Stop the <i>Twilight</i> Insanity!

To put it bluntly,sucks. (Sorry, that pun is too irresistible). One moody high school girl lusts after an even moodier vampire and the result is a potential $100 million opening weekend at the box office?
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Here's a sentence I never thought I'd write: Miley Cyrus and I have something in common. Last week, the teen pop singer declared that not only does she refuse to see The Twilight Saga: New Moon, she's horrified by its pop-culture domination. ("I feel really lame because everyone's, like, so excited," she eloquently explained. "I'm, like, 'Don't even talk about it!'") Granted, Cyrus' rage likely stems from the realization that her fans' attention spans have been diverted. That said. . . I, like, totally agree with her.

To put it bluntly, Twilight sucks. (Sorry, that pun is too damn irresistible). One moody high school girl lusts after an even moodier vampire and the result is a potential $100 million opening weekend at the box office?! A newsstand takeover?! A special week on Ellen?! Make. It. Stop. Seriously. What was an amusing little fervor last year has spiraled into an out of control phenomenon. Congrats to author Stephenie Meyer for literally dreaming up a mega-selling book series, thereby creating mass hysteria and causing extreme jealousy amongst all professional writers (cough, cough). But her output does not warrant an official critique from the Pope. The Pope!

Let's recap. New Moon received a 29 percent approval rating on Our former president never scored numbers that low. Even more perplexing, the film does not feature a snazzy comic book villain, nail-biting suspense, eye-popping special effects, A-list movie stars or Yoda. And please -- don't even start with that "It's an unrequited romance for the ages!" argument. I watch SoapNet on a continuous loop in my office every day. Ryan and Marissa on The O.C.? Now that is doomed love, my friends.

Which brings me to Robert Pattinson and Kristen Stewart. Yes, it's plausible that, like hundreds of red-blooded movie stars before them, they hooked up on the set and fed each other grapes from Crafts service. Maybe they're still dating. Either way, they refuse to confirm a thing and, instead, tantalize the public with bread crumbs. Nicely played. Now their potential coupling is permanently entrenched in the celebrity magazine world. As an Us Weekly writer, it pains me that they're mentioned in the same "should we put them on the cover?" breath as La Brangelina and La TomKat. They don't even have a cute nickname, for crying out loud! Or, for that matter, a palpable desire to be famous. Kristen seems awkward and disaffected in every interview. Robert gives the same my-fans-are-so-crazy! shpiel to every reporter. That is, when he's not discussing his personal hygiene in that soothing British accent. (Memo to R-Patz: George Clooney is about to hit the press circuit for Up in the Air. It would behoove you to take notes.) The good news? Back-up hunks Taylor Lautner and Kellan Lutz are considerably more affable and press-friendly. Then again, Taylor kinda seems less interesting with his shirt on. And, until recently, I thought a Kellan Lutz was part of a figure skater's jumping repertoire.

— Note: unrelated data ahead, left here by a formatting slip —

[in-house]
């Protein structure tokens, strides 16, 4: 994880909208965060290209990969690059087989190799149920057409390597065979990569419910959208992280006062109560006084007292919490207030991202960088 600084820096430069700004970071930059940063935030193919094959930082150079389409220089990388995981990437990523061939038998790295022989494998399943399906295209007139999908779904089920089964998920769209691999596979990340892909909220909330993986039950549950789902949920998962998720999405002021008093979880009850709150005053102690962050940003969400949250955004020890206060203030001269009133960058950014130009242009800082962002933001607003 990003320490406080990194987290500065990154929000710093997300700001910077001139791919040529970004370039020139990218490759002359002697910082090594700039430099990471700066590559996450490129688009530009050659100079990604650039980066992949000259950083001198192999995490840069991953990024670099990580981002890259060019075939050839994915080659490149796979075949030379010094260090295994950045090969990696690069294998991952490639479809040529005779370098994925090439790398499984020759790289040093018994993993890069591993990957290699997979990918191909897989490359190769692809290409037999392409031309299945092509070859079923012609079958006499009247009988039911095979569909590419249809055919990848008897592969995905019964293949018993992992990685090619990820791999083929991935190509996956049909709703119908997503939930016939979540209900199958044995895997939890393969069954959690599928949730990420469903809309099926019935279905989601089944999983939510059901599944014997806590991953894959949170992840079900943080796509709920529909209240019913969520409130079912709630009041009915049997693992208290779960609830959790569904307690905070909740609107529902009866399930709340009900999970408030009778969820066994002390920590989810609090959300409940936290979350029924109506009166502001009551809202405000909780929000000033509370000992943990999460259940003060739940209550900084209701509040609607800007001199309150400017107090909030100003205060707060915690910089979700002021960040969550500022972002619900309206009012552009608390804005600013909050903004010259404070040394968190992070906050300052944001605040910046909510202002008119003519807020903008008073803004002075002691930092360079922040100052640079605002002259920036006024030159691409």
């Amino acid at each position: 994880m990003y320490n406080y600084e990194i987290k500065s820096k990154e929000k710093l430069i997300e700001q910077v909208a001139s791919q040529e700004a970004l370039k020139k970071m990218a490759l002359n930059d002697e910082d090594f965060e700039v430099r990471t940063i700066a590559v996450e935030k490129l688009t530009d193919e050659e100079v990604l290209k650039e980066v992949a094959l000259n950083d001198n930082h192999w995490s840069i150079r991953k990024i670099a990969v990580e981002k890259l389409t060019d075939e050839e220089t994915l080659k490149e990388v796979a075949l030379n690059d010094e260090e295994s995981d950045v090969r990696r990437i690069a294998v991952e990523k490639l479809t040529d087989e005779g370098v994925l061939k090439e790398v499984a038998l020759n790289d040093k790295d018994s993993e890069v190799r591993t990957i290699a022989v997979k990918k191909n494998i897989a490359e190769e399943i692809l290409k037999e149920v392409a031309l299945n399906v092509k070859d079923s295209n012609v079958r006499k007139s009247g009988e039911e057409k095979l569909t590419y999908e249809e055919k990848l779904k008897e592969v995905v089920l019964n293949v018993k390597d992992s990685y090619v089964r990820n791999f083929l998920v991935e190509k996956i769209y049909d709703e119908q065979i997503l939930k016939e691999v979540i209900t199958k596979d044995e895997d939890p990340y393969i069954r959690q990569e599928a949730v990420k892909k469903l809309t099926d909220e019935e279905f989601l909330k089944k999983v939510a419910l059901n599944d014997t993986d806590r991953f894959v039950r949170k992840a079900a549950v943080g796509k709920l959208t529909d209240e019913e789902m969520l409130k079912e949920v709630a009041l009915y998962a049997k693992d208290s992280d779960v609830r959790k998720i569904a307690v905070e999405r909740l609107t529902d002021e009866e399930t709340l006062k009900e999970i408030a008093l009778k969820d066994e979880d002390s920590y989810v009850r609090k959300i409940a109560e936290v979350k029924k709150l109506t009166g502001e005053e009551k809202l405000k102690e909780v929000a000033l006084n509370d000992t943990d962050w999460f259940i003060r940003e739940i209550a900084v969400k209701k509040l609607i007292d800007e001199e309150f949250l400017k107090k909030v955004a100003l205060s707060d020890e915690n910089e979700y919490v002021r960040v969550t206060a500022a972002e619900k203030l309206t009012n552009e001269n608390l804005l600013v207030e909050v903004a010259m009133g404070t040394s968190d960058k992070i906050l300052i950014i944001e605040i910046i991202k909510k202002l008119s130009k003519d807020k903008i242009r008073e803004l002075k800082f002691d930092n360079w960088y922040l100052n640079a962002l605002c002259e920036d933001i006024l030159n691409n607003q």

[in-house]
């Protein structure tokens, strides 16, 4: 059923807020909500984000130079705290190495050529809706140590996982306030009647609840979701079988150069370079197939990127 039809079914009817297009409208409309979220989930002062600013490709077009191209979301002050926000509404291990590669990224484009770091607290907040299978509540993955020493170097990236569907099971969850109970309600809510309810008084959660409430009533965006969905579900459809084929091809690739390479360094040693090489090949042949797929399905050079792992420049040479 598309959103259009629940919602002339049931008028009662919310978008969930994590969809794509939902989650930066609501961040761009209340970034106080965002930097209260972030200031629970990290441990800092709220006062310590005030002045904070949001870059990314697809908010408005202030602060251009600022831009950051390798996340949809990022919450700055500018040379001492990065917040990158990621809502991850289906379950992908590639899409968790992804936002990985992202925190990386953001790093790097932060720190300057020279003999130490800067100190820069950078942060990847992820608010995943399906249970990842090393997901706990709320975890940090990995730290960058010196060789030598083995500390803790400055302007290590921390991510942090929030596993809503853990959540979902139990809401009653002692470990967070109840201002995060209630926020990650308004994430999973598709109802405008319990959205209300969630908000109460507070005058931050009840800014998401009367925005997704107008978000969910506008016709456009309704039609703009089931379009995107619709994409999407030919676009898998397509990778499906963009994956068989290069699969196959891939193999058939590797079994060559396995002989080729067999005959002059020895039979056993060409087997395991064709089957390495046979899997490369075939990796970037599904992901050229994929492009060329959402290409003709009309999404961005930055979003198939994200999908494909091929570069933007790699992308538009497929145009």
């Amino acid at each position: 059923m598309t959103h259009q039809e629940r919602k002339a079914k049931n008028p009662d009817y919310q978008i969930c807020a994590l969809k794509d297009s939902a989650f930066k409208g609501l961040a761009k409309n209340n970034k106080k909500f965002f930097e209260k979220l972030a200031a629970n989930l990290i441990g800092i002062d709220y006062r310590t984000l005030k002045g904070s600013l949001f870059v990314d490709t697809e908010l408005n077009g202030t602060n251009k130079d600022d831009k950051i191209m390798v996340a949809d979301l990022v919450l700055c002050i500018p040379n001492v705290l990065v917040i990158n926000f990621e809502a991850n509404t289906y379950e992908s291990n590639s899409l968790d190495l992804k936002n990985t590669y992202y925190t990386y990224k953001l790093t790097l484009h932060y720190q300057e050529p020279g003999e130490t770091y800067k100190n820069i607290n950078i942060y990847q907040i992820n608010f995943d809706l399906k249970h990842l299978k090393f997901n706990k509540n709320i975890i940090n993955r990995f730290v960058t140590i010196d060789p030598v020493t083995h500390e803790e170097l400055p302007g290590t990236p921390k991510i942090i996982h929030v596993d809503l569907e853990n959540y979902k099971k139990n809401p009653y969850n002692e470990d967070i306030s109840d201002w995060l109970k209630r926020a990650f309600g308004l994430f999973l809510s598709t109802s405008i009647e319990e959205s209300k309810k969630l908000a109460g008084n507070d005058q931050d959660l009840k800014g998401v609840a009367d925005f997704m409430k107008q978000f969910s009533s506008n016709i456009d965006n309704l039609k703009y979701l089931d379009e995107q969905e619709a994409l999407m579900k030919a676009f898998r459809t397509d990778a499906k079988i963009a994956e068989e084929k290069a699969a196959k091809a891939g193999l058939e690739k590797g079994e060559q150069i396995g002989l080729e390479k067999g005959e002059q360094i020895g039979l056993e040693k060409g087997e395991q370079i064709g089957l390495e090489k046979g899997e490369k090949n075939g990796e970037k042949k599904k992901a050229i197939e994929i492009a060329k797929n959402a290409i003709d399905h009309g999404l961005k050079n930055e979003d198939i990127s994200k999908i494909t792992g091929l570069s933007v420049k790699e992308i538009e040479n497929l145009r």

Of course, the "Twi-Hards" will have none of it. Last week, I posted an innocuous anti-vampire sentiment as a status update on my Facebook profile. I received more than a dozen passionate responses -- some from "friends" whom I have not heard from since the late-'80s. One Us staffer, a proud Twilight devotee, even admitted to me that the movies disappoint, the books aren't particularly well-written and she can "absolutely understand" why people are getting annoyed. She's still going to see the movie again. ("Every girl can relate to Bella," she carefully explained in a makeshift Twilight intervention.) I anticipate similarly themed "Grow a heart, you soul-less witch" responses from this essay.

Look, this hurts me as much as it hurts you. I once plastered my bedroom with posters of The Lost Boys cast. (Kiefer = still hot.) I love a juicy movie juggernaut as much as the next pop-culture junkie. In fact, I still can't turn away from Titanic whenever it's on TV. (Leo = still hot. But he's no Kiefer.) Yet trust me when I say it's time to put an end to the Twilight madness -- or, at the very least, significantly lower the volume. Though emotional attachment to this supernatural franchise is fun, it's not worthy of stage-five pandemonium. But don't it for me. Do it for the movie's dreary narrative; for the actors who are still blooming into their celebrity; for the Harry Potter film that's coming out next year. And, above all else, do it for Miley.